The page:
Talented infielders making their SAL debuts

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From one Lakewood to another, Philadelphia Phillies shortstop prospect J.P. Crawford is set to make his full-season debut in the South Atlantic League.

David Lee
Sports Writer
Twitter: @David11Lee
E-mail | 706-823-3216

Crawford, drafted 16th overall in the 2013 draft out of Lakewood High School in Lakewood, Calif., has been assigned to the Lakewood BlueClaws in the SAL to finish the season.

The 18-year-old will immediately become one of the youngest players in the league, joining Lexington’s Raul A. Mondesi, Rome’s Jose Peraza, Delmarva’s Adrian Marin, Hickory’s Luis Marte and Greenville’s Jose Vinicio in the impressive group of teenaged shortstops the SAL boasts.

Crawford has the talent to compete with Mondesi for top shortstop in the league. He was considered one of the best shortstop prospects in the draft, showing excellent athleticism from a 6-foot-2 frame, and the ability to stick at shortstop in the future if he adds size. He is a quick-twitch middle infielder, displaying a quick throwing release and strong arm with good range.

Crawford’s bat will likely need instruction in the lower levels, and he could face adjustment periods when he plays full seasons in the minors for the first time. But he hit .345 with eight doubles, three triples and one home run with 12 stolen bases in 168 plate appearances for the Gulf Coast League Phillies to begin his professional career.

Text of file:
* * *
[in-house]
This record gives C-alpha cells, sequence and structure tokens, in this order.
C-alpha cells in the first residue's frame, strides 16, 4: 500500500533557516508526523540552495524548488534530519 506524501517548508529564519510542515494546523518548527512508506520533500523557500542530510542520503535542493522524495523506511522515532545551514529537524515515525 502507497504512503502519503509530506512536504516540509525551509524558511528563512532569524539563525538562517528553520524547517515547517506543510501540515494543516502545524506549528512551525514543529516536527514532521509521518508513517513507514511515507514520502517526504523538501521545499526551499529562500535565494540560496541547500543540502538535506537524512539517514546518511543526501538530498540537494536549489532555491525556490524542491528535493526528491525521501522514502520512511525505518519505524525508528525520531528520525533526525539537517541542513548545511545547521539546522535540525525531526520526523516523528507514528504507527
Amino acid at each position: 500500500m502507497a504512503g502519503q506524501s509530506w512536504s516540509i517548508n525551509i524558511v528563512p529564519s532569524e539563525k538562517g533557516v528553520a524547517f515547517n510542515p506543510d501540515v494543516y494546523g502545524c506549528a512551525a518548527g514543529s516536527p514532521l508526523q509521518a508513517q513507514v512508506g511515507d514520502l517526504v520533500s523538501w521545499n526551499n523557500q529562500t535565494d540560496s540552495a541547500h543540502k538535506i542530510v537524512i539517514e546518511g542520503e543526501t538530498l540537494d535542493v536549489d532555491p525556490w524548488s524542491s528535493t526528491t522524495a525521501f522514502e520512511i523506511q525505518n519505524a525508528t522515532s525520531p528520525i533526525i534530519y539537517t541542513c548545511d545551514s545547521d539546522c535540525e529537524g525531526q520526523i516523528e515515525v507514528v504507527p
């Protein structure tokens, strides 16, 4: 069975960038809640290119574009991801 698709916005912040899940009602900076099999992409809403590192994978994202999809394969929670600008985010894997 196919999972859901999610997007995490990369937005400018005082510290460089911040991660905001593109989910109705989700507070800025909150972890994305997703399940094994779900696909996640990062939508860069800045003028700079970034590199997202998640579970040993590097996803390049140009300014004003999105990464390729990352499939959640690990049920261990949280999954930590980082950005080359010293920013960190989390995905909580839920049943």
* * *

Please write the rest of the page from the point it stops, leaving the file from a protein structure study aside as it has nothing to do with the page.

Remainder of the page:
With the addition of Crawford, the SAL now has five first-round picks from the 2013 draft playing in the league.

ANDERSON HOMERS: Another impressive shortstop with a similar skill set hit his first professional home run for the Kannapolis Intimidators on Friday night.

Chicago White Sox prospect Tim Anderson hit a home run for the first time in his career against the Greensboro Grasshoppers, going 2 for 4 with two RBI in the game.

Anderson, drafted one spot behind Crawford at 17th overall in June, earned an aggressive assignment to Kannapolis to begin his career after playing for a community college in Mississippi. He has held his own, hitting .275 with a .348 on-base percentage, including 21 stolen bases.

Anderson and Crawford are very similar in skill andphysical attributes, showing athleticism at shortstop and the ability to hold their own with the bat in the lower levels. They have similar listed sizes and should add muscle as they grow.

DOZIER PROMOTED: Another talented infielder recently added to the SAL is Lexington Legends’ Hunter Dozier, drafted eighth overall in June by the Kansas City Royals.

Dozier has played in three games for Lexington since being assigned from Idaho Falls, going 2 for 10 with a double and RBI. The 6-foot-4 third baseman and shortstop hit .293 with 22 doubles and six home runs in only 224 plate appearances for the rookie league team before getting promoted.

Dozier was drafted out of Stephen F. Austin State University in Texas, where he hit .396 with 17 home runs this year. He will likely shift to third base permanently because of his size, but he has the power and glove to stay at the hot corner.

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